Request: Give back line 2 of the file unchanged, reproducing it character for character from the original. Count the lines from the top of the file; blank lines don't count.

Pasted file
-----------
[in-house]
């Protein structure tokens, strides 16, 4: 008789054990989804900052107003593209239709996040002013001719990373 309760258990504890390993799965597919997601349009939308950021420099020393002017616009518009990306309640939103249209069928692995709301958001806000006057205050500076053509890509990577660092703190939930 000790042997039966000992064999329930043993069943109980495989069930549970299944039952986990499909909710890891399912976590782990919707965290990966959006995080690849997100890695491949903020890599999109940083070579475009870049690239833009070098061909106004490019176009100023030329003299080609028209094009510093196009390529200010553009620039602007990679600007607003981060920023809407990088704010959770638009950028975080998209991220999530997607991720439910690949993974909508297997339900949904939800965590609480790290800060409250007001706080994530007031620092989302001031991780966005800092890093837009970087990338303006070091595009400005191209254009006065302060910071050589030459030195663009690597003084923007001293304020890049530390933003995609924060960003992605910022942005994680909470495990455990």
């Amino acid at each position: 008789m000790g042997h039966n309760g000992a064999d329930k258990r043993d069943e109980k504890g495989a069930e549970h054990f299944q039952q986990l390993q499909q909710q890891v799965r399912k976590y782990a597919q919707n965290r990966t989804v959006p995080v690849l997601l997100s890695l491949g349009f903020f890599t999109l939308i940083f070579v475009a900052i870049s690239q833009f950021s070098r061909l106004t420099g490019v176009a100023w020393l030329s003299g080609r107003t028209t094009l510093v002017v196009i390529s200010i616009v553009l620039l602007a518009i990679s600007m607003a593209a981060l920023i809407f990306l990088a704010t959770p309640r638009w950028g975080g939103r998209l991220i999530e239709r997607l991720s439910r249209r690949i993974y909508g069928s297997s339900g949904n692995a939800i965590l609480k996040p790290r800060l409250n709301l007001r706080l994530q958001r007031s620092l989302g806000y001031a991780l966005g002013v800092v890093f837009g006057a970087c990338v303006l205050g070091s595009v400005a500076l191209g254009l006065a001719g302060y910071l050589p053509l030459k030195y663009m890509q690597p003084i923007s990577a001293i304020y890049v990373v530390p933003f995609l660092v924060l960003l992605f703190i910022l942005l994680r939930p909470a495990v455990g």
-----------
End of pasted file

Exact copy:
């Protein structure tokens, strides 16, 4: 008789054990989804900052107003593209239709996040002013001719990373 309760258990504890390993799965597919997601349009939308950021420099020393002017616009518009990306309640939103249209069928692995709301958001806000006057205050500076053509890509990577660092703190939930 000790042997039966000992064999329930043993069943109980495989069930549970299944039952986990499909909710890891399912976590782990919707965290990966959006995080690849997100890695491949903020890599999109940083070579475009870049690239833009070098061909106004490019176009100023030329003299080609028209094009510093196009390529200010553009620039602007990679600007607003981060920023809407990088704010959770638009950028975080998209991220999530997607991720439910690949993974909508297997339900949904939800965590609480790290800060409250007001706080994530007031620092989302001031991780966005800092890093837009970087990338303006070091595009400005191209254009006065302060910071050589030459030195663009690597003084923007001293304020890049530390933003995609924060960003992605910022942005994680909470495990455990």